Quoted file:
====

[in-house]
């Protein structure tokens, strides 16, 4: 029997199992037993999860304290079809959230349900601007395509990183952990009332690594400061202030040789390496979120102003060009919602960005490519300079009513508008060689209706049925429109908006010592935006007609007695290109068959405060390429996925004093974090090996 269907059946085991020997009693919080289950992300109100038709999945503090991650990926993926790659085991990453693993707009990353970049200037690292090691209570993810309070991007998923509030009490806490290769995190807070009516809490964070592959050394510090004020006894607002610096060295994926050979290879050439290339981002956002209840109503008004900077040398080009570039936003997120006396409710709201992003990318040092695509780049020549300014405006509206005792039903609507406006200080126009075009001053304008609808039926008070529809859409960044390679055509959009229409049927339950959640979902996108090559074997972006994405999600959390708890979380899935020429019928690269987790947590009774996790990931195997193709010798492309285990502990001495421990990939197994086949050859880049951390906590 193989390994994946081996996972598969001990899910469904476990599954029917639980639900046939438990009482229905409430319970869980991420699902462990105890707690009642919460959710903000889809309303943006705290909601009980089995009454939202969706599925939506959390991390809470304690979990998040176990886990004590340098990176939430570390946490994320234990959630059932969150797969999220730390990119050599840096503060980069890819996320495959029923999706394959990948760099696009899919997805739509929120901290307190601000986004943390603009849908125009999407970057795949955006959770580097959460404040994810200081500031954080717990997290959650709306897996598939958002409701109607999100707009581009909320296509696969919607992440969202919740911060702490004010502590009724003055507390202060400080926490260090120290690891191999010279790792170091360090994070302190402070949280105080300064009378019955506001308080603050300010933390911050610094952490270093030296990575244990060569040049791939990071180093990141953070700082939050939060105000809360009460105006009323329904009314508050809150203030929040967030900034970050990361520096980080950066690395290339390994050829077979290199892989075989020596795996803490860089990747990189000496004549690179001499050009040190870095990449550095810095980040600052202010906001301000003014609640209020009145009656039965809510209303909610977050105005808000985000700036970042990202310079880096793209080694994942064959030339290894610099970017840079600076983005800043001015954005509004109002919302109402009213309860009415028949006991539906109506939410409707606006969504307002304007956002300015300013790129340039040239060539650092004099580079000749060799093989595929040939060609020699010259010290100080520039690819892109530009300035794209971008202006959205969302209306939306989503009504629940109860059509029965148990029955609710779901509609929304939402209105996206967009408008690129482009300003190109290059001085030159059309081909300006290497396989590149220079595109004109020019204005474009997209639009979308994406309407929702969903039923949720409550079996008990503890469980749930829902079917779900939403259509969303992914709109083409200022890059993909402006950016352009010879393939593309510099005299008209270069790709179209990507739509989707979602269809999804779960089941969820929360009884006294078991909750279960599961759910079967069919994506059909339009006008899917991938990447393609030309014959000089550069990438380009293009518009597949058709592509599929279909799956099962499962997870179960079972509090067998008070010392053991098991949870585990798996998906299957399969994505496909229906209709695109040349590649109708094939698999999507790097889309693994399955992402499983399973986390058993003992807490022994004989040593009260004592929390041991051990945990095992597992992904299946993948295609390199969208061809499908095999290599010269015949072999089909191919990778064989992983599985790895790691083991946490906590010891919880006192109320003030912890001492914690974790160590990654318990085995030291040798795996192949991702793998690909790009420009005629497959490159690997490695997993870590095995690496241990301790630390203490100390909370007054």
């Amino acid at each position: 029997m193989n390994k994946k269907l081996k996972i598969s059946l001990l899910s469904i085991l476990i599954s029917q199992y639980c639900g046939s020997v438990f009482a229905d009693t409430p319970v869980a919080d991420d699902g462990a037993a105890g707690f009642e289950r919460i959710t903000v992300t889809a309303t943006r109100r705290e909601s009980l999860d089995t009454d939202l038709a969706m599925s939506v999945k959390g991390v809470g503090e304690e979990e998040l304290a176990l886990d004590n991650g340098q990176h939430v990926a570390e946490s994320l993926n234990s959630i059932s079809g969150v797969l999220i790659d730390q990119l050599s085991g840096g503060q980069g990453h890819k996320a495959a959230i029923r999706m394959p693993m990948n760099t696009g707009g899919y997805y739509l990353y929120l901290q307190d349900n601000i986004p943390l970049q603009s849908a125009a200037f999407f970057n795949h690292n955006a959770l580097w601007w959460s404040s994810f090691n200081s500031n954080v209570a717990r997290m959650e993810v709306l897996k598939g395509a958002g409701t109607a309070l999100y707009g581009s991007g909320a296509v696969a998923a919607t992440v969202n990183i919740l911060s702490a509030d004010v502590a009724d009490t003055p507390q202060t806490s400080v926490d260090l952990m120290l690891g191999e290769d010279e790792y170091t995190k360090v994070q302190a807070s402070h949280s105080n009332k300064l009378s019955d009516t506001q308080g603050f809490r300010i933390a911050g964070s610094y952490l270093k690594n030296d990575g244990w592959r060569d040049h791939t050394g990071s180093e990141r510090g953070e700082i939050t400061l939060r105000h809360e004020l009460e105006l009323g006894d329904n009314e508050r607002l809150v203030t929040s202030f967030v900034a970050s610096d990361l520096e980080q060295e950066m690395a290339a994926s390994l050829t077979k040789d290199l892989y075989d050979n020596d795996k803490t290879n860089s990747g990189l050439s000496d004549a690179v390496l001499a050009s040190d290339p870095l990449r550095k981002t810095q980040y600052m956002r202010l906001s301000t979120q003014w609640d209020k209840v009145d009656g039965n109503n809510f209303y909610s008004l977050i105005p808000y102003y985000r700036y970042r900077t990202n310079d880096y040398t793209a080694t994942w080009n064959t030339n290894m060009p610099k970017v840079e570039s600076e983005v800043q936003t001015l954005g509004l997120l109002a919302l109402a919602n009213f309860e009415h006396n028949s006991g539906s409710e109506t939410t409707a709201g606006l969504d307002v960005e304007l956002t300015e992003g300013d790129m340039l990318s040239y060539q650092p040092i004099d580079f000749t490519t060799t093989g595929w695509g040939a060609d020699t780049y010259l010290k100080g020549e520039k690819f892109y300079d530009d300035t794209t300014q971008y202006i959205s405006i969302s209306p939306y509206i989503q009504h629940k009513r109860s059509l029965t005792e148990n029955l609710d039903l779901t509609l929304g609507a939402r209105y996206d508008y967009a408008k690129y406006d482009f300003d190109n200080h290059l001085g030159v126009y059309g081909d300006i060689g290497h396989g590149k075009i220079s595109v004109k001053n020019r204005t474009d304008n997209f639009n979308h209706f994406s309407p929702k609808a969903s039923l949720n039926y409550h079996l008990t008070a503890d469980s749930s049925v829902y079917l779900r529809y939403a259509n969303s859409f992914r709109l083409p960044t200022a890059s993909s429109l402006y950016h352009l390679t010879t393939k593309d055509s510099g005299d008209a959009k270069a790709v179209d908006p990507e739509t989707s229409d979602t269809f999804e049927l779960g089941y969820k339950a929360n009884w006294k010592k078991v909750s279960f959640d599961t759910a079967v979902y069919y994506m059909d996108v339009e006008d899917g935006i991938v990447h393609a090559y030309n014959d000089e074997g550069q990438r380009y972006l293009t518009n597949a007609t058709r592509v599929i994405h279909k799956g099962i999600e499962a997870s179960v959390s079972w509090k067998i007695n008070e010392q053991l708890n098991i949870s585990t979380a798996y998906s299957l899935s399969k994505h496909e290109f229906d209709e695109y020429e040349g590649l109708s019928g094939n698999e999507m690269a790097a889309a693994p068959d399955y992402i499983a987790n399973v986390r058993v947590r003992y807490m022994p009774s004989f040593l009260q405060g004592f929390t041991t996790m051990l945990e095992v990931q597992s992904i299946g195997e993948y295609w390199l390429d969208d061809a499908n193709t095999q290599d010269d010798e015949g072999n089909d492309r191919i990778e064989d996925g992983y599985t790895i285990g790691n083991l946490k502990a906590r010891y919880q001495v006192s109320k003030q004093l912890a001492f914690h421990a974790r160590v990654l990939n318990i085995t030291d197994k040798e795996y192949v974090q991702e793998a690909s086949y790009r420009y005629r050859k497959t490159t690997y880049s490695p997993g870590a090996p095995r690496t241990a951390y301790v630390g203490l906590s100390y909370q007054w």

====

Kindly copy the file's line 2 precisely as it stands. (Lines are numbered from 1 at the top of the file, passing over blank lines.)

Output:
């Protein structure tokens, strides 16, 4: 029997199992037993999860304290079809959230349900601007395509990183952990009332690594400061202030040789390496979120102003060009919602960005490519300079009513508008060689209706049925429109908006010592935006007609007695290109068959405060390429996925004093974090090996 269907059946085991020997009693919080289950992300109100038709999945503090991650990926993926790659085991990453693993707009990353970049200037690292090691209570993810309070991007998923509030009490806490290769995190807070009516809490964070592959050394510090004020006894607002610096060295994926050979290879050439290339981002956002209840109503008004900077040398080009570039936003997120006396409710709201992003990318040092695509780049020549300014405006509206005792039903609507406006200080126009075009001053304008609808039926008070529809859409960044390679055509959009229409049927339950959640979902996108090559074997972006994405999600959390708890979380899935020429019928690269987790947590009774996790990931195997193709010798492309285990502990001495421990990939197994086949050859880049951390906590 193989390994994946081996996972598969001990899910469904476990599954029917639980639900046939438990009482229905409430319970869980991420699902462990105890707690009642919460959710903000889809309303943006705290909601009980089995009454939202969706599925939506959390991390809470304690979990998040176990886990004590340098990176939430570390946490994320234990959630059932969150797969999220730390990119050599840096503060980069890819996320495959029923999706394959990948760099696009899919997805739509929120901290307190601000986004943390603009849908125009999407970057795949955006959770580097959460404040994810200081500031954080717990997290959650709306897996598939958002409701109607999100707009581009909320296509696969919607992440969202919740911060702490004010502590009724003055507390202060400080926490260090120290690891191999010279790792170091360090994070302190402070949280105080300064009378019955506001308080603050300010933390911050610094952490270093030296990575244990060569040049791939990071180093990141953070700082939050939060105000809360009460105006009323329904009314508050809150203030929040967030900034970050990361520096980080950066690395290339390994050829077979290199892989075989020596795996803490860089990747990189000496004549690179001499050009040190870095990449550095810095980040600052202010906001301000003014609640209020009145009656039965809510209303909610977050105005808000985000700036970042990202310079880096793209080694994942064959030339290894610099970017840079600076983005800043001015954005509004109002919302109402009213309860009415028949006991539906109506939410409707606006969504307002304007956002300015300013790129340039040239060539650092004099580079000749060799093989595929040939060609020699010259010290100080520039690819892109530009300035794209971008202006959205969302209306939306989503009504629940109860059509029965148990029955609710779901509609929304939402209105996206967009408008690129482009300003190109290059001085030159059309081909300006290497396989590149220079595109004109020019204005474009997209639009979308994406309407929702969903039923949720409550079996008990503890469980749930829902079917779900939403259509969303992914709109083409200022890059993909402006950016352009010879393939593309510099005299008209270069790709179209990507739509989707979602269809999804779960089941969820929360009884006294078991909750279960599961759910079967069919994506059909339009006008899917991938990447393609030309014959000089550069990438380009293009518009597949058709592509599929279909799956099962499962997870179960079972509090067998008070010392053991098991949870585990798996998906299957399969994505496909229906209709695109040349590649109708094939698999999507790097889309693994399955992402499983399973986390058993003992807490022994004989040593009260004592929390041991051990945990095992597992992904299946993948295609390199969208061809499908095999290599010269015949072999089909191919990778064989992983599985790895790691083991946490906590010891919880006192109320003030912890001492914690974790160590990654318990085995030291040798795996192949991702793998690909790009420009005629497959490159690997490695997993870590095995690496241990301790630390203490100390909370007054």